Researchers uncover genetic and hormonal origins behind the evolution of sex organs
Researchers studying cartilaginous fishes called skates found that the genetic pathway leading to the development of sex organs is the same across vertebrates, including humans. The study, released today (April 14) in the online journal Nature Communications, also shows that sex hormones trigger the genetic pathways that lead to external genital formation.
Concern exists that the increasing rate of some genital birth defects, such as malformed genitalia, could be caused by factors disrupting these sex hormones.
“It is ironic that the genetic innovation responsible for the evolution of external genital organs is the same mechanism that makes these organs so susceptible to malformation when, for example, an individual is exposed to chemicals in the environment that mimic or interfere with sex hormones,” Martin J. Cohn, Ph.D., a Howard Hughes Medical Institute scientist and a professor in the department of molecular genetics and microbiology in the University of Florida College of Medicine, part of UF Health.
Today, one in 200 males are born with hypospadias, a malformation of the penis, and one in 4,500 babies are born with ambiguous genitalia. Comparing biological similarities and genetic pathways across vertebrates can help researchers identify new mechanisms and areas of investigation for disorders of sexual development.
“Our findings show that, deep in our evolutionary past, vertebrates evolved a way for sex hormones to regulate the genes responsible for appendage development, like a fin or a phallus,” said Cohn. “As a result, males could prolong the activity of these genes with testosterone, and this drove the outgrowth of the male copulatory organs.”
In this latest work, cartilaginous fishes called skates, which look like stingrays and are closely related to sharks, were studied for the group’s unique pelvic fin structure. In male skates, these fins form long extensions called claspers, which double as both skeletal fins and a delivery mechanism of sperm to the female. Although these claspers are part of the fin and not technically called a penis, they evolved a similar form and function.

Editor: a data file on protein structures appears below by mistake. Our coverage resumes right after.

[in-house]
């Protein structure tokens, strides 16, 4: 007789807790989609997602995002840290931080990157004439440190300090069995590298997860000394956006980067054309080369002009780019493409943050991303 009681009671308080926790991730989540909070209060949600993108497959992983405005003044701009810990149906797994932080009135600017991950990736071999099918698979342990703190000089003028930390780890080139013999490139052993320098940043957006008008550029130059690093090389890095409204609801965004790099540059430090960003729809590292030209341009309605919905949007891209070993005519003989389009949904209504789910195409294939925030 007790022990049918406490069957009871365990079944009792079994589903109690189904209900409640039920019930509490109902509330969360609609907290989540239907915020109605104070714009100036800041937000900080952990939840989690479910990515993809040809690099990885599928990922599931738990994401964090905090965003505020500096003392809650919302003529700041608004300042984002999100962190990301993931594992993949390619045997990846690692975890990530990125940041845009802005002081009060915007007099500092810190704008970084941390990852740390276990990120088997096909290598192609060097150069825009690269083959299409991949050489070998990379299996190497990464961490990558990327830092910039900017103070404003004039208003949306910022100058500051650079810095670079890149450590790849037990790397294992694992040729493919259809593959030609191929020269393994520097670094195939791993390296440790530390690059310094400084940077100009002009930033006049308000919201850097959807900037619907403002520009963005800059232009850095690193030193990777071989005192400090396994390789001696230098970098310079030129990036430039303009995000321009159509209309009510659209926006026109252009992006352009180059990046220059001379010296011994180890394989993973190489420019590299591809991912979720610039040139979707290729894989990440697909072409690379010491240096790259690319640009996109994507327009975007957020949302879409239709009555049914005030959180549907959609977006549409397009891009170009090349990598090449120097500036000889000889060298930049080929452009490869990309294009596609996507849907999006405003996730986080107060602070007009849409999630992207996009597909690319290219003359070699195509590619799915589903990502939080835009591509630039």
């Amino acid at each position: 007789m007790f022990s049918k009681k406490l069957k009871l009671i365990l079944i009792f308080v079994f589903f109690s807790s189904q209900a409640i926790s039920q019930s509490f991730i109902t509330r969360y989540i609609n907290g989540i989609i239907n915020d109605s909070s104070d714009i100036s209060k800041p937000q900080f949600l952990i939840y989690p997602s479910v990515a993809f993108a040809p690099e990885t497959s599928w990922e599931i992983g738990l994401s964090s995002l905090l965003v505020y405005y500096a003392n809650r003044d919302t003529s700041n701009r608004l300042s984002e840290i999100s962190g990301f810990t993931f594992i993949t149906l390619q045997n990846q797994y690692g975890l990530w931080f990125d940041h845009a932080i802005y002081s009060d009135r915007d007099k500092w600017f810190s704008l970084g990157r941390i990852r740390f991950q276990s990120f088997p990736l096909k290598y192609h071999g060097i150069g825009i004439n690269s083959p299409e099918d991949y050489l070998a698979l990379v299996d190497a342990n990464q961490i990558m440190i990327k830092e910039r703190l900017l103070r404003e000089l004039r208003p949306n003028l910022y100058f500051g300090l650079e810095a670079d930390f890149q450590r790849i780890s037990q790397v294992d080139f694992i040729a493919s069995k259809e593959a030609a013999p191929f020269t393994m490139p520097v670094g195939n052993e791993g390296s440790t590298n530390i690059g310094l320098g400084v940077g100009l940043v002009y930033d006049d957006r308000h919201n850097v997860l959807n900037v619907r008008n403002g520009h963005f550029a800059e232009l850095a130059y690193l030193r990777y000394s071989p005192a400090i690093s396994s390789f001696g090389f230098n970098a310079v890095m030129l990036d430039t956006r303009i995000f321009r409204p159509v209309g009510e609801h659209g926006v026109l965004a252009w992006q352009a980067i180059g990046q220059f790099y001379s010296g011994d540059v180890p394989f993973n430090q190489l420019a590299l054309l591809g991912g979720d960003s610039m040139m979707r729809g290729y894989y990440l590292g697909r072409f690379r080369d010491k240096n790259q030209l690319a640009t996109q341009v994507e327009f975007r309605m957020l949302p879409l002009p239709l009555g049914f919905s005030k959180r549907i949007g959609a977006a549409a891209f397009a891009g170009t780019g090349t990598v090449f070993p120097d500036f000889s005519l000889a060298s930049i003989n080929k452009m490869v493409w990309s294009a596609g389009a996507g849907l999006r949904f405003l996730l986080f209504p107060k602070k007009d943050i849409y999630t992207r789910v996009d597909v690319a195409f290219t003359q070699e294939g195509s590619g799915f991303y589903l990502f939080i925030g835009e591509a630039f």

The study found the genetic pathway required to form the external sexual organs, whether clasper or penis, is identical across the vertebrates. One gene, aptly named Sonic hedgehog or Shh, is required to initiate the entire genetic sequence of events to develop external genitalia in mammals and claspers in skates. When the researchers activated the Sonic hedgehog pathway in female skates, they too developed claspers.
Two other genes, Hand2 and Hoxd13, that activate the Shh genetic circuit, also showed prolonged activity in males and pave the way for external sex organs to form. These genes had yet to be identified as a vital step in this process in skates, but were previously known for their roles in vertebrate limb development.
After proving the genetic circuit for clasper formation used the same genes that drive limb and genital development in mice and humans, Cohn and his collaborators, graduate student Katie O’Shaughnessy and Randall Dahn, wondered why these genes remain active only in males. They looked to the hormones responsible for various other sex traits, like androgens.
Androgen not only maintains endocrine functions, but without it, it is now clear male external sex organs do not form. Androgen was found to regulate the Hand2 gene, one of the keys to turning on the Sonic hedgehog genetic circuit. It was the evolution of this androgen-responsive switch that allowed males to keep the circuit going in the fins, when in females it switches off and claspers do not form.
In addition to shedding light on this evolutionary mystery, the study identified a new genetic target of the androgen receptor. “Understanding the pathways that regulate androgen receptor signaling will be important for unraveling these sex-specific differences and may lead to new strategies for fighting diseases,” said Cathy Lee Mendelsohn, PhD, professor of urology, pathology and cell biology, and genetics and development at Columbia University.
Cohn, a developmental biologist and member of the UF Genetics Institute, has published extensively on the origins and evolution of sexual development in species ranging from birds and lizards to mammals.